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Digital Archive International History Declassified

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  • January 09, 1962

    Hungarian Embassy in Havana (Beck), Report on Deputy Foreign Minister Péter Mód’s talks with political leaders in Cuba

    Ambassador János Beck reports on Foreign Minister Péter Mód’s visit to Cuba, and with whom he met. The report is divided among four different official meetings: Foreign Minister Raul Roa, Prime Minister Fidel Castro, Carlos Rafael Rodriguez, and the Integrated Revolutionary Organizations (ORI). Beck summarizes each meeting separately. Topics include Cuba’s expectation of a US invasion and the US’s current clandestine activities, Organization of American States (OAS) and its use as a political tool in US-Latin American relations, Sino-Soviet relations, socialist unity and the importance of Soviet trade, Cuba’s perceived Soviet military advantage over the US, and the Communist Party’s development/popularity in Cuba. Many of these topics appear in various meetings outlined in the report.

  • January 17, 1962

    Telegram from Polish Embassy in Havana (Jeleń), 17 January 1962

    Jelen reports to Krajewski on the Punta del Este, based on conversations with Blas Roca [Caldeiro], [Raul] Roa [Garcia], and [Carlos] Lechuga, about the situation in various Latin American countries: Mexico, Bolivia, Columbia, Argentina, Peru, Brazil, Cuba.

  • January 25, 1962

    Telegram from Polish Embassy in Havana (Jeleń), 25 January 1962

    Jelen reports that the information he is getting from the Punta [del Este] is fragmentary. He also reports that Fidel decisively rejected the concept of “Finlandization” of Cuba.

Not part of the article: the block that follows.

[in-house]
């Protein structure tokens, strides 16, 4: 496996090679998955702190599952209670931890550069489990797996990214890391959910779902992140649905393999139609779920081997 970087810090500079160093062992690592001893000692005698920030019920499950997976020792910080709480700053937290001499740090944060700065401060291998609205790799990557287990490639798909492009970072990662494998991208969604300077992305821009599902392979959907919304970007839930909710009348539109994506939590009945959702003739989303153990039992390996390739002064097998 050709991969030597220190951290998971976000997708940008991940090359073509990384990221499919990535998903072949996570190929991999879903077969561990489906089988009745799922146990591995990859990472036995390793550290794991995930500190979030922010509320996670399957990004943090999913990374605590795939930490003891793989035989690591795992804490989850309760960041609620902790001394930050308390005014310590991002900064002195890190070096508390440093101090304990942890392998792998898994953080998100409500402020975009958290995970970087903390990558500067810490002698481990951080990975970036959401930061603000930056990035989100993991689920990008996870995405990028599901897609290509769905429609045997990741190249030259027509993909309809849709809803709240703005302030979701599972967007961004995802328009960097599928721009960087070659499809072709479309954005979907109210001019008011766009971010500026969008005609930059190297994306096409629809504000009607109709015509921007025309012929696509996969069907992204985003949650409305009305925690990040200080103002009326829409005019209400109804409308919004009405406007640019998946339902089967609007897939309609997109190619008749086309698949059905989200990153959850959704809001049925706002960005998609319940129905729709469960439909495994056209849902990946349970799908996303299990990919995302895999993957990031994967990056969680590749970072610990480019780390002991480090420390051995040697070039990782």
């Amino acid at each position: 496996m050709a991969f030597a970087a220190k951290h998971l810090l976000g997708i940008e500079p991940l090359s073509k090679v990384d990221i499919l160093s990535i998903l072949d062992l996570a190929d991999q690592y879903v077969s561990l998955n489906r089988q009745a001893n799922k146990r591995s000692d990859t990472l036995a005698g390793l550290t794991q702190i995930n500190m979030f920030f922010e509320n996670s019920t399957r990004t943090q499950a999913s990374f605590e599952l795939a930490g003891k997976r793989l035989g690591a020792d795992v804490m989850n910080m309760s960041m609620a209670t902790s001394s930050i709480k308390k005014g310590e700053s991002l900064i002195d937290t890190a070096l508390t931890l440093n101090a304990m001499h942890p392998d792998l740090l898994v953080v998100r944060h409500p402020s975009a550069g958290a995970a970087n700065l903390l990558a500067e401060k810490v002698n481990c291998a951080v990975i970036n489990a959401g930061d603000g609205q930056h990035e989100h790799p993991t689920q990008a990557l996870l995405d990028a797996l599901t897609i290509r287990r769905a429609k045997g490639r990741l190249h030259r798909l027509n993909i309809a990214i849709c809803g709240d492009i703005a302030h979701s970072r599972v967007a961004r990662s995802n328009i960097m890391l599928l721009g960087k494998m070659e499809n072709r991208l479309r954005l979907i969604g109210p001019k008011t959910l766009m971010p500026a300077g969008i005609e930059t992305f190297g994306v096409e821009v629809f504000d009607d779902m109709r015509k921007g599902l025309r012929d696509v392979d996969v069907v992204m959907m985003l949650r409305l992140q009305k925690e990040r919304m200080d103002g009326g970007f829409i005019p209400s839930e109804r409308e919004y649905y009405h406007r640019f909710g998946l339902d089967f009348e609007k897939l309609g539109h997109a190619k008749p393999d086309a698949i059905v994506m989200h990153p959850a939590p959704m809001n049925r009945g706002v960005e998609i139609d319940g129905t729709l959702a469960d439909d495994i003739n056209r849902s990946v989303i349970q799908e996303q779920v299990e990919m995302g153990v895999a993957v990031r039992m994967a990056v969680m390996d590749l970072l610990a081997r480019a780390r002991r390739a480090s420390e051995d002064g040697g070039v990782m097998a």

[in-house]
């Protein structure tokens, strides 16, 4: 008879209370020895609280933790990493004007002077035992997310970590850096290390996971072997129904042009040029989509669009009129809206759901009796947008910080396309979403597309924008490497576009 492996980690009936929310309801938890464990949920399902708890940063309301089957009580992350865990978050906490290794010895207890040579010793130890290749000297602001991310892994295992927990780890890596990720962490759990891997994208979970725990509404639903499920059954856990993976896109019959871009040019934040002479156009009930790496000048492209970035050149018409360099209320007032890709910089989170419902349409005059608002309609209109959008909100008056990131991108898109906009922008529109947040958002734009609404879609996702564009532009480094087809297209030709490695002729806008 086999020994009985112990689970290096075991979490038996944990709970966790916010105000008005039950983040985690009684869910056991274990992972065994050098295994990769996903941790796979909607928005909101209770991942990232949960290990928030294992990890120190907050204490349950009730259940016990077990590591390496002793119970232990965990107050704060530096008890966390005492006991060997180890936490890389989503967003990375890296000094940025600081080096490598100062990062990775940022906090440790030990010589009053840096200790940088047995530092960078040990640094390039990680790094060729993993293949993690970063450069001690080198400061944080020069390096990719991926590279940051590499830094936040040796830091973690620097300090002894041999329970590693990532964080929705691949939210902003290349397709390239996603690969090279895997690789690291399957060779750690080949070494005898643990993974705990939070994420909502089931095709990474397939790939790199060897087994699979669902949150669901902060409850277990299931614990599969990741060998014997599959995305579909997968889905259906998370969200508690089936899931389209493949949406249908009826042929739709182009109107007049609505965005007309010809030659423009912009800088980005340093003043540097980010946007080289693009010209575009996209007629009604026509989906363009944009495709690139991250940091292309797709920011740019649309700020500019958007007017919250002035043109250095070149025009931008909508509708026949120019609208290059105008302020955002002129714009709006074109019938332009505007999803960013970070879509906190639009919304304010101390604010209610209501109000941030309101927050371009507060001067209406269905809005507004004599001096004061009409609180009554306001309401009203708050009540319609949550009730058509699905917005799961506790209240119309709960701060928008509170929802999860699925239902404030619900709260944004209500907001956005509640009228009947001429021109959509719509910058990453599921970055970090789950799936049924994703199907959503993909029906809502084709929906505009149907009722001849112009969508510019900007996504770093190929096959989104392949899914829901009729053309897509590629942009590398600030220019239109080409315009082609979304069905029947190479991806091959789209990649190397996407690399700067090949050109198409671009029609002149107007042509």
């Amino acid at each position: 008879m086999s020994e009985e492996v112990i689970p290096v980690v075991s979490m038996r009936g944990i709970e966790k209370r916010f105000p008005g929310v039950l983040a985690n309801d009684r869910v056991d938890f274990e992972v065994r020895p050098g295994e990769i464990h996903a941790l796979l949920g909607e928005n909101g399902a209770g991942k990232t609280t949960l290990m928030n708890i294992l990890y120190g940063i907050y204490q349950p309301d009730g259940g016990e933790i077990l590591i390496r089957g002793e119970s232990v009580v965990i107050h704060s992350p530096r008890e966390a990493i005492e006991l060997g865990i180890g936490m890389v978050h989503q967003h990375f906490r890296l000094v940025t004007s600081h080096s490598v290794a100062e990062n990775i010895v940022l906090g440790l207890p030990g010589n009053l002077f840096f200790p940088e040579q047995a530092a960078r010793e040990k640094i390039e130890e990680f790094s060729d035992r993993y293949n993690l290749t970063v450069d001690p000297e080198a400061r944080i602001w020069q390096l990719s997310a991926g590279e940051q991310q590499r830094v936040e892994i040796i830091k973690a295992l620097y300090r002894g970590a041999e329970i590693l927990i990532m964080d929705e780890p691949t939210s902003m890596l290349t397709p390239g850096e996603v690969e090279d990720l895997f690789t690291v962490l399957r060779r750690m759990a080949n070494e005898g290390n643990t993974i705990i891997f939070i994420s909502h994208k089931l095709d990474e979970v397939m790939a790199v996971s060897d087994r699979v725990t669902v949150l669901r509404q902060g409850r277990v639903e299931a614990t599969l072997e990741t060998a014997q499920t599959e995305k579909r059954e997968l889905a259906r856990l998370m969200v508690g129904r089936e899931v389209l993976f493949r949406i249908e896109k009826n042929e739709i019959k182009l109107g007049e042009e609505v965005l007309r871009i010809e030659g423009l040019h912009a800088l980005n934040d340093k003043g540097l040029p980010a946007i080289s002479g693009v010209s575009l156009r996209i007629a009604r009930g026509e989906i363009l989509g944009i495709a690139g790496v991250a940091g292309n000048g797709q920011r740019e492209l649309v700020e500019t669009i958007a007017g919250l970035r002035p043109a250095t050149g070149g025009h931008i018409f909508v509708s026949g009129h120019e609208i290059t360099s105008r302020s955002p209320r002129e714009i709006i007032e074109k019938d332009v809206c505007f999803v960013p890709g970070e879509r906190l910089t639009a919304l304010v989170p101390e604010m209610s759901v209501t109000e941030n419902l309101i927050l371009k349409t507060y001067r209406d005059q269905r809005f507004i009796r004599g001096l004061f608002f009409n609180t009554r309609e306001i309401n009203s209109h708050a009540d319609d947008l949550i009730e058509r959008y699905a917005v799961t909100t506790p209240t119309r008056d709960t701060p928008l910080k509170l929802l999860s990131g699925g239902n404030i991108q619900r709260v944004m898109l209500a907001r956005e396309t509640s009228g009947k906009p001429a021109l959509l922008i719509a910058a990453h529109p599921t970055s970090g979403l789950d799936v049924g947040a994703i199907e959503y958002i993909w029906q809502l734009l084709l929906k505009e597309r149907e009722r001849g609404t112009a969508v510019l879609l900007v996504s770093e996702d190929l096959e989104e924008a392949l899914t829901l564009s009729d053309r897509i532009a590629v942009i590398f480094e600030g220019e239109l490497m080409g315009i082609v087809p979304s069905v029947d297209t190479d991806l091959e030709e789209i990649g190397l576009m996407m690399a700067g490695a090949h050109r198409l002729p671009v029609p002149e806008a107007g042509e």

• February 05, 1962

    Telegram from Polish Embassy in Havana (Jeleń), 5 February 1962

    Jelen continues his reporting on the eighth meeting of consultation of foreign ministers in Punta del Este by discussing diplomatic relations between Central and South American countries and their opinions on the American sanctions against Cuba.

  • February 28, 1962

    From the Journal of S.M. Kudryavtsev, 'Record of a Conversation with Fidel Castro Ruz, Prime Minister of the Republic of Cuba, 10 February 1962'

    Kudryavtsev describes a meeting with Fidel Castro regarding a statement by Kennedy, fallout from the Punta del Este conference, prospects for Latin American revolutionary spirit, and Raul Castro's upcoming trip to the Soviet Union.

  • March 24, 1962

    Telegram from Polish Embassy in Havana (Jeleń), 24 March 1962

    Jelen relays information presented by Blas Roca and Emilio Aragones Navarro on the ORI's decision to exclude Anibal Escalante from the leadership of the ORI.

  • April 05, 1962

    Telegram from Polish Embassy in Havana (Jeleń), 5 April 1962

    Jelen continues his report on the ORI's decision to exclude Escalante from the leadership.

  • April 14, 1962

    Telegram from Polish Embassy in Havana (Jeleń), 14 April 1962

    Jelen continues his report on the Escalante affair, with more information that there are no rifts between the members of the former Popular Socialist Party (PSP) and the members of the former "July 26th Movement." Jelen also summarizes the personnel changes within the Cuban leadership.

  • June 09, 1962

    Soviet Report by Cuban Involvement in Assisting Partisans in Other Latin American Countries

    Report on a conversation between Fidel Castro and Soviet representatives. Castro believed that revolutionary situation has developed in all Central American countries (except Mexico) and a few South American countries. In his opinion, a slight push in the form of armed actions by partisans would rally the peasant masses and bring about regime change. The report also discussed Havana's low opinion of many Latin American Communist Parties. Cuba's bypassing these parties in interfering in the respective countries' affairs worsened the relations between them and Havana.

  • November 05, 1962

    Memorandum of Conversation, A.I. Mikoyan with Osvaldo Dorticos, Ernesto Guevara, and Carlos Rafael Rodriguez